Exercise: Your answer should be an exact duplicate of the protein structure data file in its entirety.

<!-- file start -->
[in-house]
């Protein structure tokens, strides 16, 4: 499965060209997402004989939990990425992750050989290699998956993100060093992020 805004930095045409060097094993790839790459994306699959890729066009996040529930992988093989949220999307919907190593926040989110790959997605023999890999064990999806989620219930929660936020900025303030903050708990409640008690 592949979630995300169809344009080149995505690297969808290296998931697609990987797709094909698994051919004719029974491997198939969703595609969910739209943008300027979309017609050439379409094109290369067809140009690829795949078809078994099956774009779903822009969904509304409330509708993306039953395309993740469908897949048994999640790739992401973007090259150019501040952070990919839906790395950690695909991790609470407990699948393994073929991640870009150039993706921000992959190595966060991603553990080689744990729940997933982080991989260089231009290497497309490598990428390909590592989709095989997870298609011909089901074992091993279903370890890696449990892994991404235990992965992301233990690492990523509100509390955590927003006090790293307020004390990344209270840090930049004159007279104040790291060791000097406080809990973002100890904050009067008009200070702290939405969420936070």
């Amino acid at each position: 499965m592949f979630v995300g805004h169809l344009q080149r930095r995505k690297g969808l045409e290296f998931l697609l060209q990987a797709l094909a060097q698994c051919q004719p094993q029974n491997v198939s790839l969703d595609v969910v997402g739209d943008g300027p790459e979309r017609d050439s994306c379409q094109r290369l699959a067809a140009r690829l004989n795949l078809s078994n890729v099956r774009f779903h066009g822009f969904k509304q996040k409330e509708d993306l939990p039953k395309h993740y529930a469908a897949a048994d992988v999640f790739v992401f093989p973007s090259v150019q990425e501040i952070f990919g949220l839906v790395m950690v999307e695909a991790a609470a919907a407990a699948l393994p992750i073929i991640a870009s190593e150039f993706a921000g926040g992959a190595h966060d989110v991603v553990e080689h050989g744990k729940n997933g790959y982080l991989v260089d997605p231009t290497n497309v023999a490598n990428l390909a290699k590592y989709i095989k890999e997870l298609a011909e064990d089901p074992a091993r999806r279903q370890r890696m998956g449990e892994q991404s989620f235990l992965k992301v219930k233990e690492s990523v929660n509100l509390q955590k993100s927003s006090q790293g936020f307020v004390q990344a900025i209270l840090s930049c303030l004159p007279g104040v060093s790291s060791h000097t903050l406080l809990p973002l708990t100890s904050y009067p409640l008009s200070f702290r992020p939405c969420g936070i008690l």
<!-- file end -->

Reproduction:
[in-house]
């Protein structure tokens, strides 16, 4: 499965060209997402004989939990990425992750050989290699998956993100060093992020 805004930095045409060097094993790839790459994306699959890729066009996040529930992988093989949220999307919907190593926040989110790959997605023999890999064990999806989620219930929660936020900025303030903050708990409640008690 592949979630995300169809344009080149995505690297969808290296998931697609990987797709094909698994051919004719029974491997198939969703595609969910739209943008300027979309017609050439379409094109290369067809140009690829795949078809078994099956774009779903822009969904509304409330509708993306039953395309993740469908897949048994999640790739992401973007090259150019501040952070990919839906790395950690695909991790609470407990699948393994073929991640870009150039993706921000992959190595966060991603553990080689744990729940997933982080991989260089231009290497497309490598990428390909590592989709095989997870298609011909089901074992091993279903370890890696449990892994991404235990992965992301233990690492990523509100509390955590927003006090790293307020004390990344209270840090930049004159007279104040790291060791000097406080809990973002100890904050009067008009200070702290939405969420936070």
């Amino acid at each position: 499965m592949f979630v995300g805004h169809l344009q080149r930095r995505k690297g969808l045409e290296f998931l697609l060209q990987a797709l094909a060097q698994c051919q004719p094993q029974n491997v198939s790839l969703d595609v969910v997402g739209d943008g300027p790459e979309r017609d050439s994306c379409q094109r290369l699959a067809a140009r690829l004989n795949l078809s078994n890729v099956r774009f779903h066009g822009f969904k509304q996040k409330e509708d993306l939990p039953k395309h993740y529930a469908a897949a048994d992988v999640f790739v992401f093989p973007s090259v150019q990425e501040i952070f990919g949220l839906v790395m950690v999307e695909a991790a609470a919907a407990a699948l393994p992750i073929i991640a870009s190593e150039f993706a921000g926040g992959a190595h966060d989110v991603v553990e080689h050989g744990k729940n997933g790959y982080l991989v260089d997605p231009t290497n497309v023999a490598n990428l390909a290699k590592y989709i095989k890999e997870l298609a011909e064990d089901p074992a091993r999806r279903q370890r890696m998956g449990e892994q991404s989620f235990l992965k992301v219930k233990e690492s990523v929660n509100l509390q955590k993100s927003s006090q790293g936020f307020v004390q990344a900025i209270l840090s930049c303030l004159p007279g104040v060093s790291s060791h000097t903050l406080l809990p973002l708990t100890s904050y009067p409640l008009s200070f702290r992020p939405c969420g936070i008690l």